Corruption, duplicity major challenge in UK: Swraj Paul
Terming corruption a ‘major challenge’ facing Britain, prominent industrialist Swraj Paul on Monday came down heavily on the ‘cosy and sleazy’ practices of institutions that are supposed to act fairly and treat equally in society.world Updated: Nov 25, 2014 17:02 IST
Terming corruption a ‘major challenge’ facing Britain, prominent industrialist Swraj Paul on Monday came down heavily on the ‘cosy and sleazy’ practices of institutions that are supposed to act fairly and treat equally in society.
Swraj, who is chairman of the Caparo Group, stepped down as the chancellor of the University of Westminster, had a ‘special word’ for graduating students during his last address at the graduation ceremony here.
“To my mind, the major challenge facing Britain today is the social disease of corruption that has plagued this country possibly for decades. Only now is it being exposed. When the truth emerges – as I hope it will – I believe it will have a seismic effect on British society," he said.
Paul added: “Cozy and sleazy establishment practices have for too long exerted an undue and malign influence on the very institutions that are expected to protect us; institutions that are supposed to see that we are all treated equally and fairly. In many instances the watchdogs of society have become the predators, or allowed predators a free hand”.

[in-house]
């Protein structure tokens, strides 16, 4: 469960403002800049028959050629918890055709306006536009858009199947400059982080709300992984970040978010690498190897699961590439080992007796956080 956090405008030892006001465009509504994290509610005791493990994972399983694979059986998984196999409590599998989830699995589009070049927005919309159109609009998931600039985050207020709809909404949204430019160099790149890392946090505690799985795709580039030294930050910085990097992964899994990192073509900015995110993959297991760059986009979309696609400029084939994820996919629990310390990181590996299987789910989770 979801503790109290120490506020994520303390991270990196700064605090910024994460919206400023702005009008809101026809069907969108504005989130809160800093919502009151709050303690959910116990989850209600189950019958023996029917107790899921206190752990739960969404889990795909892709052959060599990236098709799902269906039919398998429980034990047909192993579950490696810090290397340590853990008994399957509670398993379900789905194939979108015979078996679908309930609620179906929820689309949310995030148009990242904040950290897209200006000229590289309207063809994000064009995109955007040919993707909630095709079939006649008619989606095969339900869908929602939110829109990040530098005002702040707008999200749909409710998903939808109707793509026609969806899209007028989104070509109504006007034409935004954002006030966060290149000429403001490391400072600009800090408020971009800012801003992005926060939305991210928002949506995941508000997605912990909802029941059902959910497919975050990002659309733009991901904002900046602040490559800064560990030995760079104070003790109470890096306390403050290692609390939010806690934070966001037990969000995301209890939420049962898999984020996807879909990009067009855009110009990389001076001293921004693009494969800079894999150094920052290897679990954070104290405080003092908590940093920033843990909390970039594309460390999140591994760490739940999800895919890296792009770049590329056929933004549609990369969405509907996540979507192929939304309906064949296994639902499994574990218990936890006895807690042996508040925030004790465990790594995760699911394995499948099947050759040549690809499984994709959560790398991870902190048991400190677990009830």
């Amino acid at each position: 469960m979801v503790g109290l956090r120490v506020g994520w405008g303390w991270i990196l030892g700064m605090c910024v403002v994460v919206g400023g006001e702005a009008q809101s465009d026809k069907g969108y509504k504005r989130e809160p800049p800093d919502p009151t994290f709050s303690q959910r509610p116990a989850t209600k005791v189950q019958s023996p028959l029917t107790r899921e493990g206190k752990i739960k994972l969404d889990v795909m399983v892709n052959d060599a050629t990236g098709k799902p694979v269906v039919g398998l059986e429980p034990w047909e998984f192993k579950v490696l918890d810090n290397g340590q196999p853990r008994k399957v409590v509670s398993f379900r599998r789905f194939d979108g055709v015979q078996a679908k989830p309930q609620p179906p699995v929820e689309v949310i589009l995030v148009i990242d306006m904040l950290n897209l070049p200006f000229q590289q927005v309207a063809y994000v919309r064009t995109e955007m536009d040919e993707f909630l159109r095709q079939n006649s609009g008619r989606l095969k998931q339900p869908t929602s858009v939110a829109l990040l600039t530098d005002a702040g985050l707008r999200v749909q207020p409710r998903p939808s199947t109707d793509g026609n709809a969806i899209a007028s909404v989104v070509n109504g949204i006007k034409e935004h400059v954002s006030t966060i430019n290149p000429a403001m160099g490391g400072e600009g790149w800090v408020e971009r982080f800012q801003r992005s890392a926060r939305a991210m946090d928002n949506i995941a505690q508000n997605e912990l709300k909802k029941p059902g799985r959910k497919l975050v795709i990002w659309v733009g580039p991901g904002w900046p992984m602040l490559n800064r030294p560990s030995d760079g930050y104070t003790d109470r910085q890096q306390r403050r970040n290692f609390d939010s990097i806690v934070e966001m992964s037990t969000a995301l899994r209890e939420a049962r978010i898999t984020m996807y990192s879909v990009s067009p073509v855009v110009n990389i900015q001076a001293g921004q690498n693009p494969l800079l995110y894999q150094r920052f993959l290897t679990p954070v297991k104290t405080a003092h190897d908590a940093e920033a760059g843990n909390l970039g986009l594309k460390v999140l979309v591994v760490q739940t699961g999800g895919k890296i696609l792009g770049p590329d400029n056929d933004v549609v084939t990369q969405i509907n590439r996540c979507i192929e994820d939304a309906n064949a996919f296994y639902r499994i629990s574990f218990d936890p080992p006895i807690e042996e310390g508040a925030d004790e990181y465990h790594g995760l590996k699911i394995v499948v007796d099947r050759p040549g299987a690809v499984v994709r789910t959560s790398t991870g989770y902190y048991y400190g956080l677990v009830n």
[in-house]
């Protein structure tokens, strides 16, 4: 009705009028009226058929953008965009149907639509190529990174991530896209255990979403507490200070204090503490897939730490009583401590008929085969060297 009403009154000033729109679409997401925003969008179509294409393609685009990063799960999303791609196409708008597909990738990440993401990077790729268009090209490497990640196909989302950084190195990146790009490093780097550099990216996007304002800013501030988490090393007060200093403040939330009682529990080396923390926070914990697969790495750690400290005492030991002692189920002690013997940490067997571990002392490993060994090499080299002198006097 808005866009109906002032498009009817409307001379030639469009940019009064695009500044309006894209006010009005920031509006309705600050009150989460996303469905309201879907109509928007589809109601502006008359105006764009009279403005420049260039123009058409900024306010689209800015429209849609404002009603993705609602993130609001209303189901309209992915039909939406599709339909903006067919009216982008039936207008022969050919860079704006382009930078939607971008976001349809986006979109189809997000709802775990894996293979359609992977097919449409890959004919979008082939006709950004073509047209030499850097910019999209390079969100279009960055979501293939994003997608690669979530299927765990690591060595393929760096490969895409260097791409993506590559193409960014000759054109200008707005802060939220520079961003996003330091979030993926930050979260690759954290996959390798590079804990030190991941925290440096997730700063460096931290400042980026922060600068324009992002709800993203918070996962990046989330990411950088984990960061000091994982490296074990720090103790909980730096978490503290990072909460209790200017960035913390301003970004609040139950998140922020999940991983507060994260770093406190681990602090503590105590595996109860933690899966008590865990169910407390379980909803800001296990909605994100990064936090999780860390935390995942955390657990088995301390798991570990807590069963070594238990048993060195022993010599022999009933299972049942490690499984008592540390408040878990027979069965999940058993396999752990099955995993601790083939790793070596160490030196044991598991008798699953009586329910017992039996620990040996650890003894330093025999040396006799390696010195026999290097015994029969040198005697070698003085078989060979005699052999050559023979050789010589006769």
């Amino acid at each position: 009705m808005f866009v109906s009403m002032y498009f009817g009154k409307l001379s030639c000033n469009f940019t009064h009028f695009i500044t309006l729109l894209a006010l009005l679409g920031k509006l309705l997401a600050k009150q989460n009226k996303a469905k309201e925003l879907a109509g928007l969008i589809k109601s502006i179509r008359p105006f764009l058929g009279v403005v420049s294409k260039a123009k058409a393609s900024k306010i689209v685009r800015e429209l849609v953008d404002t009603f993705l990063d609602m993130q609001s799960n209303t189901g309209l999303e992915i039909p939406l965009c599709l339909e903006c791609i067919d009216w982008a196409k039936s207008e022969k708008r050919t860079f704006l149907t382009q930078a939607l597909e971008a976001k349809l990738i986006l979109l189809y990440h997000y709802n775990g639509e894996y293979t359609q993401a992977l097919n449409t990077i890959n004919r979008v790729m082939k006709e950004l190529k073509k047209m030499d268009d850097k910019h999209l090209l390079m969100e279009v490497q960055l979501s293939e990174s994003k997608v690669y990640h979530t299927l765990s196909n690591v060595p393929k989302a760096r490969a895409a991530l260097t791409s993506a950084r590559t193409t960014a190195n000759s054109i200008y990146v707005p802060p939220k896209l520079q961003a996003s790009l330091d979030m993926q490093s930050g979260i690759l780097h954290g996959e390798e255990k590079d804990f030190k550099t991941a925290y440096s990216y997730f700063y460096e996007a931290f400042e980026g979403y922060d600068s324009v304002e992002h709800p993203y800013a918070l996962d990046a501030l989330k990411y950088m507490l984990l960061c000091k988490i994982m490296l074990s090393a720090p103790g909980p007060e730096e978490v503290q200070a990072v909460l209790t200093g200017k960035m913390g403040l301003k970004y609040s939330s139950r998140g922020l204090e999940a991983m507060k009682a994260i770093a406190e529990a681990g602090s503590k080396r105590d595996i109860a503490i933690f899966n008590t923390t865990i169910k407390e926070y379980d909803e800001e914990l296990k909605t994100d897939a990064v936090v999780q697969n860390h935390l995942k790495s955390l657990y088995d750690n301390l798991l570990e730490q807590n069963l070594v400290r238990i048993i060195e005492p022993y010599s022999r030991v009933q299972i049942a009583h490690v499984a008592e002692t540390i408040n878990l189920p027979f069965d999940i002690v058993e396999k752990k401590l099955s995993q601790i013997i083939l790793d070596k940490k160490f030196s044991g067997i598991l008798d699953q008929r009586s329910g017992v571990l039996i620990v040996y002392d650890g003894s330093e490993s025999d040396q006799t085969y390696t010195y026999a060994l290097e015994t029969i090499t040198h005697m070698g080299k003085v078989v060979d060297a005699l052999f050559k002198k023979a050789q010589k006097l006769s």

Activities such as those of financial institutions and their practices, or the more recently uncovered implications that paedophilia rings had ‘shamefully’ operated for years at high levels, diminished British society and its system of government, Paul said.
“British financial institutions were once perceived as world leaders in integrity. Now they are seen as world leaders in duplicity.
While they are all still clamouring for their huge salaries and bonuses, not one person in the financial world has even apologised to the millions of people who were badly affected by the banking crisis six years ago”, he added.
A member of the House of Lords, Paul had strong words for parliamentarians too.
“Our Parliamentarians and those who hold public office are the professed defenders of our morality. Yet it seems that immorality has been condoned at the highest levels. Public trust in the pillars of our society has steadily eroded. A nation which tolerates this kind of malfeasance is a nation destined for decline," he said.